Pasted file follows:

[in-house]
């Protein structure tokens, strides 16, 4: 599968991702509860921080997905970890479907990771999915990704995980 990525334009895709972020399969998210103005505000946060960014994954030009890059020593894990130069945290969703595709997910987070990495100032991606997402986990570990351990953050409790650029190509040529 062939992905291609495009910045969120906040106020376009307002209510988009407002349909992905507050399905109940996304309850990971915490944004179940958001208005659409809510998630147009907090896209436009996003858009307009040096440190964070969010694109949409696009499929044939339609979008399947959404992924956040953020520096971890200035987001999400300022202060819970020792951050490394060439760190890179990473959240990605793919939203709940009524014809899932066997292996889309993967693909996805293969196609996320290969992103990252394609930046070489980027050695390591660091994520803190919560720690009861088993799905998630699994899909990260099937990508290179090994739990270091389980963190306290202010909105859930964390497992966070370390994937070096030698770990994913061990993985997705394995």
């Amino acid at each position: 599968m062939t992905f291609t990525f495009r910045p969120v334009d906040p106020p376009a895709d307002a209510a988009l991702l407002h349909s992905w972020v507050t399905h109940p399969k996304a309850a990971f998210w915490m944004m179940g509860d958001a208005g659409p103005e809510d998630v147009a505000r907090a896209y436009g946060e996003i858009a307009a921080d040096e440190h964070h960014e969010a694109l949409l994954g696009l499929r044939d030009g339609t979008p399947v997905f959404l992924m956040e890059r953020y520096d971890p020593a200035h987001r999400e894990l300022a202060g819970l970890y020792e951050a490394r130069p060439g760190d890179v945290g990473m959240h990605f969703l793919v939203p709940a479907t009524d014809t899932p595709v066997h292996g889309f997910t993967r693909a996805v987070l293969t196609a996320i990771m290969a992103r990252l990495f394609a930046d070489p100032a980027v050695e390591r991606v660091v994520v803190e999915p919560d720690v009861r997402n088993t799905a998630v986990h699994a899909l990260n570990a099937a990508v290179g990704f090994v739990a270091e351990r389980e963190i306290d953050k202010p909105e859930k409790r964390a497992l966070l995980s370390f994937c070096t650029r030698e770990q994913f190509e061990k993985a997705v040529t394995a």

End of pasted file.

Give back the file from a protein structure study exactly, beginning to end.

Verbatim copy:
[in-house]
């Protein structure tokens, strides 16, 4: 599968991702509860921080997905970890479907990771999915990704995980 990525334009895709972020399969998210103005505000946060960014994954030009890059020593894990130069945290969703595709997910987070990495100032991606997402986990570990351990953050409790650029190509040529 062939992905291609495009910045969120906040106020376009307002209510988009407002349909992905507050399905109940996304309850990971915490944004179940958001208005659409809510998630147009907090896209436009996003858009307009040096440190964070969010694109949409696009499929044939339609979008399947959404992924956040953020520096971890200035987001999400300022202060819970020792951050490394060439760190890179990473959240990605793919939203709940009524014809899932066997292996889309993967693909996805293969196609996320290969992103990252394609930046070489980027050695390591660091994520803190919560720690009861088993799905998630699994899909990260099937990508290179090994739990270091389980963190306290202010909105859930964390497992966070370390994937070096030698770990994913061990993985997705394995």
């Amino acid at each position: 599968m062939t992905f291609t990525f495009r910045p969120v334009d906040p106020p376009a895709d307002a209510a988009l991702l407002h349909s992905w972020v507050t399905h109940p399969k996304a309850a990971f998210w915490m944004m179940g509860d958001a208005g659409p103005e809510d998630v147009a505000r907090a896209y436009g946060e996003i858009a307009a921080d040096e440190h964070h960014e969010a694109l949409l994954g696009l499929r044939d030009g339609t979008p399947v997905f959404l992924m956040e890059r953020y520096d971890p020593a200035h987001r999400e894990l300022a202060g819970l970890y020792e951050a490394r130069p060439g760190d890179v945290g990473m959240h990605f969703l793919v939203p709940a479907t009524d014809t899932p595709v066997h292996g889309f997910t993967r693909a996805v987070l293969t196609a996320i990771m290969a992103r990252l990495f394609a930046d070489p100032a980027v050695e390591r991606v660091v994520v803190e999915p919560d720690v009861r997402n088993t799905a998630v986990h699994a899909l990260n570990a099937a990508v290179g990704f090994v739990a270091e351990r389980e963190i306290d953050k202010p909105e859930k409790r964390a497992l966070l995980s370390f994937c070096t650029r030698e770990q994913f190509e061990k993985a997705v040529t394995a």